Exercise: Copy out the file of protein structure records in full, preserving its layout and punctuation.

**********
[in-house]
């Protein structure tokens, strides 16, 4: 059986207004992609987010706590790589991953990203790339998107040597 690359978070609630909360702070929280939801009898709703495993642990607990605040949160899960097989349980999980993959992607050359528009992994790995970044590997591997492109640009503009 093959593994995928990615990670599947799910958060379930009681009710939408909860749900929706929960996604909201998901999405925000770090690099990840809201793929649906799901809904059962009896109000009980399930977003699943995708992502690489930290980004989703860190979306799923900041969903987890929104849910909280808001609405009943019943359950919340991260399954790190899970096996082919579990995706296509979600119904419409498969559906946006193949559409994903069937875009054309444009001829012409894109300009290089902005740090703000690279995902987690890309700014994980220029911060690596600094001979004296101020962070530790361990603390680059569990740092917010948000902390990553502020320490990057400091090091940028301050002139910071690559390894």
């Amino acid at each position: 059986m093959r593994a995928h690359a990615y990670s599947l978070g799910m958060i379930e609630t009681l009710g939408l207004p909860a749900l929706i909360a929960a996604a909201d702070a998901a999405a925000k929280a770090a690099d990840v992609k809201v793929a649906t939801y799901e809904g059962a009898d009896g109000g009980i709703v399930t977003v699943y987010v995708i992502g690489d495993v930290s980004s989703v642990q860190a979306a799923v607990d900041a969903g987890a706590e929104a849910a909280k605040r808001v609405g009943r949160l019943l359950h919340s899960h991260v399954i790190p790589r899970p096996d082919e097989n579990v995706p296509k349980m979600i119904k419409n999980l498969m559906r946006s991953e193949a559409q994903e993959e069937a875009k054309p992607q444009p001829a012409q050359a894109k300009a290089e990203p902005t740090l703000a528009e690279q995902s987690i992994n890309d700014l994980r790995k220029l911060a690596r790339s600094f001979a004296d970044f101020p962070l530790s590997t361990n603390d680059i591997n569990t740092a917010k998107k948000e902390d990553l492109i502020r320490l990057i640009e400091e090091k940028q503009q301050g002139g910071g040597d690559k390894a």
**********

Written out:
[in-house]
């Protein structure tokens, strides 16, 4: 059986207004992609987010706590790589991953990203790339998107040597 690359978070609630909360702070929280939801009898709703495993642990607990605040949160899960097989349980999980993959992607050359528009992994790995970044590997591997492109640009503009 093959593994995928990615990670599947799910958060379930009681009710939408909860749900929706929960996604909201998901999405925000770090690099990840809201793929649906799901809904059962009896109000009980399930977003699943995708992502690489930290980004989703860190979306799923900041969903987890929104849910909280808001609405009943019943359950919340991260399954790190899970096996082919579990995706296509979600119904419409498969559906946006193949559409994903069937875009054309444009001829012409894109300009290089902005740090703000690279995902987690890309700014994980220029911060690596600094001979004296101020962070530790361990603390680059569990740092917010948000902390990553502020320490990057400091090091940028301050002139910071690559390894």
């Amino acid at each position: 059986m093959r593994a995928h690359a990615y990670s599947l978070g799910m958060i379930e609630t009681l009710g939408l207004p909860a749900l929706i909360a929960a996604a909201d702070a998901a999405a925000k929280a770090a690099d990840v992609k809201v793929a649906t939801y799901e809904g059962a009898d009896g109000g009980i709703v399930t977003v699943y987010v995708i992502g690489d495993v930290s980004s989703v642990q860190a979306a799923v607990d900041a969903g987890a706590e929104a849910a909280k605040r808001v609405g009943r949160l019943l359950h919340s899960h991260v399954i790190p790589r899970p096996d082919e097989n579990v995706p296509k349980m979600i119904k419409n999980l498969m559906r946006s991953e193949a559409q994903e993959e069937a875009k054309p992607q444009p001829a012409q050359a894109k300009a290089e990203p902005t740090l703000a528009e690279q995902s987690i992994n890309d700014l994980r790995k220029l911060a690596r790339s600094f001979a004296d970044f101020p962070l530790s590997t361990n603390d680059i591997n569990t740092a917010k998107k948000e902390d990553l492109i502020r320490l990057i640009e400091e090091k940028q503009q301050g002139g910071g040597d690559k390894a």